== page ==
As we look ahead, communicators in Africa are going to play an increasingly important role in economic development
Social media is in the mix, alongside highly strategised thought leadership campaigns and stakeholder engagement activities.
Africa is committed to maintaining economic growth and understands that it is its reputation that makes the difference.
In the new reality of low oil prices, African countries desperately need economic diversity: for job and wealth creation, innovation, poverty alleviation and economic sustainability.
It is therefore with SMEs – particularly in the high-growth industries – that communications firms have another opportunity.
Young business leaders are being supported more than ever before, right across the continent.
New incubator hubs and venture capital funds are springing up all over the region; helping to create a culture of enterprise.
That is why they will actively engage with communications firms to directly support their growing businesses, and an additional role in attracting foreign investors.
The challenge for PR firms is to continue to work hard to support clients through the provision of world-class communicators with great skills and local insights that come from across Africa.
African companies and stakeholders are demanding agencies with strong local expertise, which is why we will see more home-grown network offices coming to the fore in the future.
Initially, governments and other big-spenders felt that they needed to tell the world how well they were doing so that they could push the ‘Africa development potential’ narrative.
That was, and still is, an important job because success breeds success and African countries rightly wished to court additional investors and money from the booming Asian economies.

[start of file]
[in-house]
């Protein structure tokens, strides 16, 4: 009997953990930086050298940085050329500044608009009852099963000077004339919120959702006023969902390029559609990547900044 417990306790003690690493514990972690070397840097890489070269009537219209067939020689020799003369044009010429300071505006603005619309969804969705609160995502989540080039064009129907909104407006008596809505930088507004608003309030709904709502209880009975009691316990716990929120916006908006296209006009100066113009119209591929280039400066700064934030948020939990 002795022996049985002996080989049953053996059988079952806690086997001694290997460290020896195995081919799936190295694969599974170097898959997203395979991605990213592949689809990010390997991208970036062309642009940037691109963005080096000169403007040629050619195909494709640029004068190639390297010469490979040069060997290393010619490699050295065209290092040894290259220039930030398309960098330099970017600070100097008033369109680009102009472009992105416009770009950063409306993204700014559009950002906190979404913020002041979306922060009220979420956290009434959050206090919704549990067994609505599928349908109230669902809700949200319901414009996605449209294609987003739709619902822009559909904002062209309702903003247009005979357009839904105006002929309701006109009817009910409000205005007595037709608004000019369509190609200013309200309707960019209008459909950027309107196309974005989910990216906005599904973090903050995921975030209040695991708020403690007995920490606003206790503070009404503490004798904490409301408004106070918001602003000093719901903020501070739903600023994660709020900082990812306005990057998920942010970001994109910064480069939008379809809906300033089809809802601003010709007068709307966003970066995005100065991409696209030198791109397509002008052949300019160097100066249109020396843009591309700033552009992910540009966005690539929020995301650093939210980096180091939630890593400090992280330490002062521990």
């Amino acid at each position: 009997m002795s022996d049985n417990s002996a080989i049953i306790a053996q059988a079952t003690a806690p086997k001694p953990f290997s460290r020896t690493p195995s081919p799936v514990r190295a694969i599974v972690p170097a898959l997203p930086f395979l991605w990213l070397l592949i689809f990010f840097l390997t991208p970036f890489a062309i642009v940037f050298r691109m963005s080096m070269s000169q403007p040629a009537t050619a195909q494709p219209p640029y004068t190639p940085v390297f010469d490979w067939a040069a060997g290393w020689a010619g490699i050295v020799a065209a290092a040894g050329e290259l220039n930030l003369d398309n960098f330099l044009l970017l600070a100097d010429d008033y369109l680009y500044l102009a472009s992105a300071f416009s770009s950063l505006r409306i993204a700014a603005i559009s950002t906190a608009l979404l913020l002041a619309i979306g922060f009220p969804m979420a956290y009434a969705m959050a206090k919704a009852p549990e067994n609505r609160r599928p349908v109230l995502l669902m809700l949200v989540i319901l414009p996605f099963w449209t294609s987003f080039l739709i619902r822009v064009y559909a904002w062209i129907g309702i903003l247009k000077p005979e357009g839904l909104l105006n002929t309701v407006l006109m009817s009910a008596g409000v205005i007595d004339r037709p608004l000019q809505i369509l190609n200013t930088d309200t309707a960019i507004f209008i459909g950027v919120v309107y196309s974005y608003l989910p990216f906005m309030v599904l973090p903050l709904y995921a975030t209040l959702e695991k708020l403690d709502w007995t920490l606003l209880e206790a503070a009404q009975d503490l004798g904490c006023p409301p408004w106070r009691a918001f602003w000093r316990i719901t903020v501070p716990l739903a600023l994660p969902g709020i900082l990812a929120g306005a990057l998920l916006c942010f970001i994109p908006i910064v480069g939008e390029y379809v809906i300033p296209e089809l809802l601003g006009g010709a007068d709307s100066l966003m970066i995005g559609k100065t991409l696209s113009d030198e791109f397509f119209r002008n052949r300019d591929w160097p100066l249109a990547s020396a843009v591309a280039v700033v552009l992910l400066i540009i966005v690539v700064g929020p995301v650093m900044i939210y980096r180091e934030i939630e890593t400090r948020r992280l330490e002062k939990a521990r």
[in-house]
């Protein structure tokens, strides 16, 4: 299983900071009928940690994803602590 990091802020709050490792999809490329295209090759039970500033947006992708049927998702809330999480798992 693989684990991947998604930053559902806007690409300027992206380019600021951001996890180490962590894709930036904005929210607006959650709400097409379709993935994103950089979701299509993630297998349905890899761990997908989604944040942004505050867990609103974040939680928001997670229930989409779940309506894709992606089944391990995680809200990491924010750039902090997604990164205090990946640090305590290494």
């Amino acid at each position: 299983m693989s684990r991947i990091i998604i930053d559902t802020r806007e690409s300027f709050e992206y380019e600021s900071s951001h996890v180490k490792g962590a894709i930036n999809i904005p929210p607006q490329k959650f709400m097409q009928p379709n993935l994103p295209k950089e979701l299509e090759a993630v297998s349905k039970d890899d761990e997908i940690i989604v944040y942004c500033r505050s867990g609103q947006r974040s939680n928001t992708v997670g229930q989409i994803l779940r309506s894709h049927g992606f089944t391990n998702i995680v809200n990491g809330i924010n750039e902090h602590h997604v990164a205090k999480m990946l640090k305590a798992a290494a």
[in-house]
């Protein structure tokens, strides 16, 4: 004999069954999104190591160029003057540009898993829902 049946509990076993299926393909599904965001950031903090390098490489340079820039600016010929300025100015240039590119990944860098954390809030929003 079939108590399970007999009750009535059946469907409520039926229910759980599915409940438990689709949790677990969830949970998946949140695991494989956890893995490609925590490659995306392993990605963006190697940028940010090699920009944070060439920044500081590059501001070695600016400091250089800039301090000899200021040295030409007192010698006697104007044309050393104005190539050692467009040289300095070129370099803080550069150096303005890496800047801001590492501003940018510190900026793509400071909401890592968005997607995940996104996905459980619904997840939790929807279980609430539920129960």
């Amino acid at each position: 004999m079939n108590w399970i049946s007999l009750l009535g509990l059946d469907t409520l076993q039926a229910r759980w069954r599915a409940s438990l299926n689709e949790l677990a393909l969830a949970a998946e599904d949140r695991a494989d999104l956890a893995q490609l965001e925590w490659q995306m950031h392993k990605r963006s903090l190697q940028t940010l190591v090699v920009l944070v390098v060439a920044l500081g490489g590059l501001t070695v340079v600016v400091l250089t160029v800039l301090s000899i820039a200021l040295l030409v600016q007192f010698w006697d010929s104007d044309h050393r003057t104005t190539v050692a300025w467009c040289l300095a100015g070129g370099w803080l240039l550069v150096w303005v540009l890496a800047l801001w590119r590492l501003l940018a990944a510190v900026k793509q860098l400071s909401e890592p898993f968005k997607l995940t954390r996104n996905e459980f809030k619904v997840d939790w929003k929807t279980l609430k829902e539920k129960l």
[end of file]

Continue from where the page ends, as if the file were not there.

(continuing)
Outside of Africa, the post-crisis Chinese boom was the primary contributor to global growth, which saw a meteoric rise in Chinese demand for African commodities.
During those years (2011–2014), African communications firms were very often charged with creating in-house teams and strategies from scratch – and quickly.
This presented agencies in the region with a rare opportunity to start with a blank sheet. The urgency and scale of the opportunities meant they reported directly to senior executives who looked to them for absolutely everything.
At the top of the pile was – and still is – reputation.
Since 2011, issues such as corruption, money laundering and the financing of terrorism have come to the fore.
For this reason, African communications strategies are now heavily bent towards thought leadership and reputation management.
For UK companies looking to do business with Africa, there are plentiful opportunities, because Africa has a fast-growing young population and a burgeoning middle class with an appetite for quality products.
Businesses from the UK can establish a strong foothold in the continent, provided they show their commitment to the region for the long term as opposed to the strategy of making quick returns.
Mitchell Prather is managing director of Djembe Communications